State v. Benton
South Carolina Court of Appeals
435 S.C. 250 (2021)
Charles Bryant Smith was known to have large amounts of cash. Tommy Lee Benton (defendant) and others decided to rob Smith. On April 18, 2014, Benton and others burgled Smith’s home. On April 26, Benton and others broke into Smith’s store and set it on fire. On April 29, Benton and others broke into Smith’s mobile home, where they handcuffed Smith, assaulted and robbed him, and then set the building on fire, killing Smith. The state charged Benton with murder, burglary, and arson. At Benton’s trial, the state sought to admit incriminating text messages sent from Benton’s phone. For example, on April 26, the date that Smith’s store burned down, Benton sent a text message telling the recipient to meet him at “CB’s furniture outlet.” During times that Benton admittedly possessed his phone, Benton exchanged frequent text messages with his girlfriend, Heather Faircloth, in which he told her that he loved her and talked about their family and engagement. The incriminating text messages were sent around the times Benton exchanged loving messages with Faircloth. The state also sought to admit incriminating Facebook messages extracted from Benton’s phone. The messages were sent to or from the account of Tommy Lee Kruspe. In several instances, Lisa Katlin Rose, the wife of one of Benton’s accomplices, messaged Kruspe about her husband’s role in the crimes. Kruspe’s responses were noncommittal. Rose testified that she thought she was communicating with Benton. However, the state did not adduce any further evidence linking Benton to the Facebook messages or showing that he possessed his phone during the relevant time period. The trial court admitted the messages. The jury convicted. Benton appealed to the South Carolina Court of Appeals, arguing that the trial court erroneously admitted the messages because the state had not properly authenticated them.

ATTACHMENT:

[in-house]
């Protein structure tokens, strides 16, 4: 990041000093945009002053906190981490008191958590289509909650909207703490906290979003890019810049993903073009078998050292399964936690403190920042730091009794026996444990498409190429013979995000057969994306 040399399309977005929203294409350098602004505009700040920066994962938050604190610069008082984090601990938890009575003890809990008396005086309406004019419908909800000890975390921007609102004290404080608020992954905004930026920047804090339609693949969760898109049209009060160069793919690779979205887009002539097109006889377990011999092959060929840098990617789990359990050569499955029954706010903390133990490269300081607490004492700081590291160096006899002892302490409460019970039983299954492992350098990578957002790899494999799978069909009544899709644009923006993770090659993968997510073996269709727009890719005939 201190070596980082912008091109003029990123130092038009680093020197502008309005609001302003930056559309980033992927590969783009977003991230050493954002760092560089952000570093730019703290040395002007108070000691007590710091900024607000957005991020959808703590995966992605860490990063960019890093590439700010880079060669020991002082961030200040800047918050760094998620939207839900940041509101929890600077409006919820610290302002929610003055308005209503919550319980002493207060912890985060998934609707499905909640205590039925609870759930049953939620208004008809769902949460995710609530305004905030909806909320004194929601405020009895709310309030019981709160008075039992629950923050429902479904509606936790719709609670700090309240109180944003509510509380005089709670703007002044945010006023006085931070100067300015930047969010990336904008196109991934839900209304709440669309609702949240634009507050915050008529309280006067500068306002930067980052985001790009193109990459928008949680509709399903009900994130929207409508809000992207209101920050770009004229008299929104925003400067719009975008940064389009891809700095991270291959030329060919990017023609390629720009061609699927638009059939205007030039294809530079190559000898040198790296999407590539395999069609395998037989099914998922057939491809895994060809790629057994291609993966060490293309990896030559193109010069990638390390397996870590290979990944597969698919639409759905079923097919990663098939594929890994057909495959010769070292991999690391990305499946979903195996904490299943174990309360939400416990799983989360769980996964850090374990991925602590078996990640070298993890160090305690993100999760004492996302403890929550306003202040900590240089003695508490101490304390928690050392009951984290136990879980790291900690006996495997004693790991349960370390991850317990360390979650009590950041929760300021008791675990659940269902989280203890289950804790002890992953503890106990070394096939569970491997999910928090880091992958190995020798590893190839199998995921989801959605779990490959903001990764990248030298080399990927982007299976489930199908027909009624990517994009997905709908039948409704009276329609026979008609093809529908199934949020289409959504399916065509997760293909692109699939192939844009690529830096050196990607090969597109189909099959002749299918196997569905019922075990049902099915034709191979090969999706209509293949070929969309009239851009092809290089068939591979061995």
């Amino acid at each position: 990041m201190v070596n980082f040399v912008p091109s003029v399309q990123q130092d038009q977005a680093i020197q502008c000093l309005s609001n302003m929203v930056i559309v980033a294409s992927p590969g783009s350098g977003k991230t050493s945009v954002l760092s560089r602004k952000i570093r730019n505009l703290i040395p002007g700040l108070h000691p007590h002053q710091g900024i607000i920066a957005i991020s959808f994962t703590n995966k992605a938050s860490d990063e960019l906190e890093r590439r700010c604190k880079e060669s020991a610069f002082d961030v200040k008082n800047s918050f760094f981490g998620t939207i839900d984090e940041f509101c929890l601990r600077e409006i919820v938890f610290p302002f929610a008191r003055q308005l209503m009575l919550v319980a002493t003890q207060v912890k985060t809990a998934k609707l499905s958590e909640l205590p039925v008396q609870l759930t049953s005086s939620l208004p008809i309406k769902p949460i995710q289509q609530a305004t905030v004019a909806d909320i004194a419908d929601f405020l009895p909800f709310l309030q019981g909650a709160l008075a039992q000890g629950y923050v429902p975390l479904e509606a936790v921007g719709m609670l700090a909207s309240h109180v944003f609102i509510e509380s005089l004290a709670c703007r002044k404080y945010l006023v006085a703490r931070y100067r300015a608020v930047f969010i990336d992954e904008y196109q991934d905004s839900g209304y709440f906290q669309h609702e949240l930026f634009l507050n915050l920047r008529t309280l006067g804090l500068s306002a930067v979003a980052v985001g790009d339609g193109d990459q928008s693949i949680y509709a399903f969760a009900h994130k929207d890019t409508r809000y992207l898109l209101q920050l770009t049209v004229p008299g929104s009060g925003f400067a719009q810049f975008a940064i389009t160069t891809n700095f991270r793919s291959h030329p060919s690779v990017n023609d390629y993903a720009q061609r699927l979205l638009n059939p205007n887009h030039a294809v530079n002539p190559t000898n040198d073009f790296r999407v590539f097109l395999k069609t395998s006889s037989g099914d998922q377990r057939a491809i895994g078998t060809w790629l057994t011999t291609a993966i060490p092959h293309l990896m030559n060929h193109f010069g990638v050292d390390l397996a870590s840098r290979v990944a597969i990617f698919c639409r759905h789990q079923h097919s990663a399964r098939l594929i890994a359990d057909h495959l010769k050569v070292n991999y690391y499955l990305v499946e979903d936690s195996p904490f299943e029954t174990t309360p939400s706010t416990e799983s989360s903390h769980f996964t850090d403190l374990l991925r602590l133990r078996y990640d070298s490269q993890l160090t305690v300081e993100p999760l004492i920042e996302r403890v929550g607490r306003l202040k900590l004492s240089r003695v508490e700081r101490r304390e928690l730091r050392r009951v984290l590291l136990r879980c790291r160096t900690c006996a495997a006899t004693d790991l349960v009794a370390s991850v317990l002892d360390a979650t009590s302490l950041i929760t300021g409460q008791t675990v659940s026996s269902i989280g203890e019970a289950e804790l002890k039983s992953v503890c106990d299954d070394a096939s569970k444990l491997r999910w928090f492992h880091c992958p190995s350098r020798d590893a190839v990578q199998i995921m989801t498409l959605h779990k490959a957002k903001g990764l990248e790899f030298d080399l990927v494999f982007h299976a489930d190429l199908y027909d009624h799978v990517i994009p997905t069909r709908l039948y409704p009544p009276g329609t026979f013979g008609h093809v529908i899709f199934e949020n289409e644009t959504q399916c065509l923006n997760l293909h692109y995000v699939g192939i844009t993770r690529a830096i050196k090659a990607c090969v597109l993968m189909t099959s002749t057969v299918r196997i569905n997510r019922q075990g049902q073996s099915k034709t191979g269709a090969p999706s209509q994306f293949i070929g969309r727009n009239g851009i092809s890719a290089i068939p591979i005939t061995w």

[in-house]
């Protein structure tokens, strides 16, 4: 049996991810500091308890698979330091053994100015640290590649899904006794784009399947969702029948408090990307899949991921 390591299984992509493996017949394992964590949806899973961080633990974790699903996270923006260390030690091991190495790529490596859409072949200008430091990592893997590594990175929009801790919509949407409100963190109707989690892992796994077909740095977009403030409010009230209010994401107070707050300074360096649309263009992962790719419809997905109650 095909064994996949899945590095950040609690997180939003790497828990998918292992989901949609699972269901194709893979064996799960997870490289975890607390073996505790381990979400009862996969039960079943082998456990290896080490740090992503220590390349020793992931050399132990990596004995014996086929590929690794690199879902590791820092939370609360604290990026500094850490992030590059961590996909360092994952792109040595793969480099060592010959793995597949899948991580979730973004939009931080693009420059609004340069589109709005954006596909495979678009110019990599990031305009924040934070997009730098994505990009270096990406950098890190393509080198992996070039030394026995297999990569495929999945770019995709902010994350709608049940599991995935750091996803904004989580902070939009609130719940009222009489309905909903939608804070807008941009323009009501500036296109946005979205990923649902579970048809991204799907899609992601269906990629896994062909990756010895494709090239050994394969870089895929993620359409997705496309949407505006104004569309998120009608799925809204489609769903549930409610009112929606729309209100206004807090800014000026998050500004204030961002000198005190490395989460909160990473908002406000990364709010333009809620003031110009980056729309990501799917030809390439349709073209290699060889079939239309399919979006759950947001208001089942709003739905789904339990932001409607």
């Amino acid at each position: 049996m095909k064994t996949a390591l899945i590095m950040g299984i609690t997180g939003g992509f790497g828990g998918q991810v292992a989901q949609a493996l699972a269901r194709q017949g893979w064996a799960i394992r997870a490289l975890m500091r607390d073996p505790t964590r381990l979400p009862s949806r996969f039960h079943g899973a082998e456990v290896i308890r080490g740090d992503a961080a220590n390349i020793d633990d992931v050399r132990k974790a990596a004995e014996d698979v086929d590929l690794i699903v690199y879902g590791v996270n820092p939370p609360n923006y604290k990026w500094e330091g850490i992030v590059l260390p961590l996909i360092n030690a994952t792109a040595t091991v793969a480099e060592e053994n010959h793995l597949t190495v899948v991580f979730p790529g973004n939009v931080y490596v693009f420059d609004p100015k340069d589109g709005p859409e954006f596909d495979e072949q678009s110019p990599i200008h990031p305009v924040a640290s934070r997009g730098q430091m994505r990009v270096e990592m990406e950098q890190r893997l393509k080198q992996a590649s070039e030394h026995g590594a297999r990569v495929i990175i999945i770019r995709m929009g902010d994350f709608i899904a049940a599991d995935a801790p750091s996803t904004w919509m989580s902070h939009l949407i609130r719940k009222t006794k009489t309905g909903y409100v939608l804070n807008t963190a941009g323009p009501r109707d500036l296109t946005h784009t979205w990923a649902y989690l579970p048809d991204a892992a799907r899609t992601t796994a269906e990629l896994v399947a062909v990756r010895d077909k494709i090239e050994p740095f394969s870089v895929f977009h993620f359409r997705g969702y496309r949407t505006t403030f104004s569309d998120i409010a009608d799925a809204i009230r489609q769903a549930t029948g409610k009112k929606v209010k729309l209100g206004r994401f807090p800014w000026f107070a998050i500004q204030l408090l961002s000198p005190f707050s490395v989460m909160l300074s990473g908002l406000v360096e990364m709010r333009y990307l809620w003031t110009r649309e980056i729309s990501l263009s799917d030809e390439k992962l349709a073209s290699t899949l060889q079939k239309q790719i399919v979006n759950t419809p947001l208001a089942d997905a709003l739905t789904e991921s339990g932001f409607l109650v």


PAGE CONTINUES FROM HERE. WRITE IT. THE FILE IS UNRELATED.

Rule of Law
Holding and Reasoning (McDonald, J.)
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